"The trail is a metaphor for life. It can be hard, tedious and cold. But near the end you look back across the craggy horizon to where you toiled to climb and all you see is joy. The hard times have evaporated in the warming sun, leaving only the traces of a life well lived." - Dick Mallery
Thursday, February 25, 2021
This blog is not necessarily directed at older backpackers like myself. It can apply to anyone, at any age. At 71 I am less bulletproof than I was fifty years ago, but I still find I can get up at dark-thirty and walk until sunset without too much discomfort. This comes from a constant effort to stay healthy, stay in hiking shape, pinpoint problem areas and work on them, and embrace common sense, lightweight backpacking methods, and gear.
My biggest problem over the years has been a nagging pain on my left side, upper trapezoid muscle. Occasionally, it feels like a hot poker branded into my shoulder blade. I can relieve it in a matter of seconds by stopping, dropping my pack, and massaging the trigger-point. This lasts about an hour until I have to go through the whole process again.
I’m not real big on doctors. I know I could spend a lot of money getting several medical opinions and sorting out the quacks from the real deal, but I decided to work on it myself using Dr. Google. I fix my car by watching YouTube, why not my body?
I am not trying to impugn all doctors, but as I said, I’m 72, so I have had some experience with them. The old joke is “What do you call a doctor that finished last in his class in medical school? Answer: DOCTOR!
Before I tell you what I discovered to solve my condition, let me give you an example of how going to a doctor may not be your solution.
I took a bad fall when I was 43 doing something really stupid. I was hiking at Sleeping Bear National Lakeshore. At a steep dune leading down to Lake Michigan, there was a sign that said, “480-foot drop, do not run down.” I ran down.
Late that day I ended up in the emergency room, meeting doctor No. 1. Besides extreme pain, I explained to him that my collar bone was sticking out about an inch on my right side. Now, I admit I have never been to med school, but that seemed to me to be a good clue that something was off-kilter. Dr. No. 1 had them X-ray me, prescribed pain pills, and sent me home to suffer.
The pain subsided in a week or two, but I had the weirdest symptoms. I had no strength in my right arm, I couldn’t lift anything over my head. Also, my shoulder blade would not stay in place, it would wing out instead of lying flat. It didn’t hurt so I let it go for a year or so.
Enter Dr. No. 2. I eventually sought a second opinion because of the lack of strength in my right arm. I went to a specialist. He explained that I had a “winged scapula.” He also diagnosed me with “Long Thoracic Nerve Palsy.” He said, “It’s like a drunk that falls asleep with his arm over a chair all night. It kills the nerve. It may regenerate itself, or it may not.” He then took an X-ray and sent me on my way.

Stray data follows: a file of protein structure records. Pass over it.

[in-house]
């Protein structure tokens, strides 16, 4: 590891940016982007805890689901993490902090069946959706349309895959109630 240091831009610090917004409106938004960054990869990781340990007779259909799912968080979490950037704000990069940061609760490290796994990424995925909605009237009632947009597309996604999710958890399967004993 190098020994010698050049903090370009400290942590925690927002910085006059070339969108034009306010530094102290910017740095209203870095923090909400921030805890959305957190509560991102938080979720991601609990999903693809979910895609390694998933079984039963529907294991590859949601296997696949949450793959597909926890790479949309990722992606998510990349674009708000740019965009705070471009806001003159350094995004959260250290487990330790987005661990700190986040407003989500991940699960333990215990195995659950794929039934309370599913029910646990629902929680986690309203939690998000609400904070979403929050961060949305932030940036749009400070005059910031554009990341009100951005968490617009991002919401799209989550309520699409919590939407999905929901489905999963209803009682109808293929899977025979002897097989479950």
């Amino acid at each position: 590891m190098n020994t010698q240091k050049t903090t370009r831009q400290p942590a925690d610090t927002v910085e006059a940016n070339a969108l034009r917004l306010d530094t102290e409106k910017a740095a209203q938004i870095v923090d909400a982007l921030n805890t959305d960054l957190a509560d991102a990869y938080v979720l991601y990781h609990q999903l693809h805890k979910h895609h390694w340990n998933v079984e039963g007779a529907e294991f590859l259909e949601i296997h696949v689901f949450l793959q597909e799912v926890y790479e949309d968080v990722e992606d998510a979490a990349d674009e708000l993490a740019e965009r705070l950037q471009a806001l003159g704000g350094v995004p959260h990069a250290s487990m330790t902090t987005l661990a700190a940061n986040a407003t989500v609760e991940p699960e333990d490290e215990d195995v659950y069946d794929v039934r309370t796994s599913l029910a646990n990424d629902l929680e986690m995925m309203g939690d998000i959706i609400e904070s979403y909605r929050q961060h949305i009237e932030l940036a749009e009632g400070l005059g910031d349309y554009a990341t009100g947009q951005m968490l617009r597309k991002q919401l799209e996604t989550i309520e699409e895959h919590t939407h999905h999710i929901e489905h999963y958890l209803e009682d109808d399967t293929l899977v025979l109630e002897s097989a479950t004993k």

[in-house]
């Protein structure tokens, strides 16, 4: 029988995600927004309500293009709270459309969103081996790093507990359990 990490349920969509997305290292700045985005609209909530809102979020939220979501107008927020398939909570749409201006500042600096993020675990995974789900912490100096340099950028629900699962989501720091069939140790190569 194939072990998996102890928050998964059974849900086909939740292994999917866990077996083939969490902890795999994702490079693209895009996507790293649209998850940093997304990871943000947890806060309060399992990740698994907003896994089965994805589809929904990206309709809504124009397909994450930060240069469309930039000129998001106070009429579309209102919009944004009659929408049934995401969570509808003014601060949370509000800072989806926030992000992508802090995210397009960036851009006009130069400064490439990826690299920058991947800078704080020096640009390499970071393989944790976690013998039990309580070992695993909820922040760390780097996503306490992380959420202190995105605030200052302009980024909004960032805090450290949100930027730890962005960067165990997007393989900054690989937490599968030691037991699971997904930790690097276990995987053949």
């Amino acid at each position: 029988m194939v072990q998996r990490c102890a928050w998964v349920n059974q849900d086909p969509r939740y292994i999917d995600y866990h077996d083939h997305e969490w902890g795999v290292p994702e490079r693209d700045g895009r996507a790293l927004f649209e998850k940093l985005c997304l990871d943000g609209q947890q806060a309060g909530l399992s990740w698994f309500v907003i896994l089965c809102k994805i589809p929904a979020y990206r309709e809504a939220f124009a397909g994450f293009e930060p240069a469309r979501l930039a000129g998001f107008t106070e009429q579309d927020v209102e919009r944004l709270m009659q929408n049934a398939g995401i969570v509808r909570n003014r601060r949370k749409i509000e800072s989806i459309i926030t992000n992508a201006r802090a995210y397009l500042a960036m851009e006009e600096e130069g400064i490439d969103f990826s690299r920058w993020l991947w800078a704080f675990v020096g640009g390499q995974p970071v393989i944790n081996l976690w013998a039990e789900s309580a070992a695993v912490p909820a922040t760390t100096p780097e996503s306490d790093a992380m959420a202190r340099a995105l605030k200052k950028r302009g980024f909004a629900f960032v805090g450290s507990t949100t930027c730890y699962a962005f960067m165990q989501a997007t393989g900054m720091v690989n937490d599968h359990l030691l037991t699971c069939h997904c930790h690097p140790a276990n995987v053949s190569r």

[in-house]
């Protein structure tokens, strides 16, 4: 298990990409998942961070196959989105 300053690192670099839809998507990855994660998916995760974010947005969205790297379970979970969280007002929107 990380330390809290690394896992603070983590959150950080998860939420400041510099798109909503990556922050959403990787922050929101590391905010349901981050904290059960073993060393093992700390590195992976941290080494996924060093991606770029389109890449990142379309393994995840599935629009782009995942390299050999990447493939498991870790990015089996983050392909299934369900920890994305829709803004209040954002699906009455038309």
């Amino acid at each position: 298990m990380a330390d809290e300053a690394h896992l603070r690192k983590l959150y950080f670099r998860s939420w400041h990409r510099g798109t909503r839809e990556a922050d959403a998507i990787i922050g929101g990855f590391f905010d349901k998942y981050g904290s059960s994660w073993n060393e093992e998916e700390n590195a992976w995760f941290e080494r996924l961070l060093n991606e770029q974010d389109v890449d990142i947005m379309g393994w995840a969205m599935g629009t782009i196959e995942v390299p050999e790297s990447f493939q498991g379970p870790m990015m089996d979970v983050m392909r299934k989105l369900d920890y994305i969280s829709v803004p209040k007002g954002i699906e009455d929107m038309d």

Seven years after my fall, I was preparing to hike the Continental Divide Trail. I met a Chiropractor at a dinner party and he offered to sponsor my hike by giving my whole family 3 months of Chiropractic care. I showed up at his office the next day. I didn’t even get out of his lobby before he completely cured me. He asked if I had any particular issues. I said, “Ya, I have no strength in my right arm.” He cocked my arm up across my stomach, had me make a fist, stepped behind me, reached around, grabbed my fist, and adjusted me right there. I heard a pop and immediately had all the strength back in my right arm. He said my shoulder was out of joint. Which means my shoulder had been out of joint for seven years. So did Dr. No. 1&2 sleep through Shoulder Anatomy 101, or does M.D. stand for MisDiagnostics?
The moral of the story is “save some money and go to Dr. Google.
So how did I fix my burning upper trapezoid sensation? It took a few hours of sorting through YouTube quacks to pick out people who seemed to make sense in pinpointing my problem. As it turns out it wasn’t “Old Man Neck Arthritis.” It wasn’t misspent youth running down dunes. It turned out to be a very common problem that even young people suffer from, “Bad Posture.”
I spent 25 years as a writer hunched over a keyboard. It was a silent invasion of discomfort that slowly changed the muscle memory in my neck and back. The good news is, it didn’t take 25 years to retrain those same muscles. I found dozens of simple exercises to stretch and strengthen those muscles. Once conscious of the problem the solution was easy.
At an average base weight of 15 pounds, my pack with good food and water management seldom weighs over 25 pounds. Once I cured the upper trap burning sensation I could truly hike all day without stopping if I cared to. I am not suggesting you hike all day without a break, I am simply implying that getting to that point physically will make your backpacking so much more enjoyable.
If you have gnawing little muscle or joint grievances, don’t ignore them, tackle them immediately. There is always an underlying reason for every pain. Often there will be a simple solution. —Keep Smilin’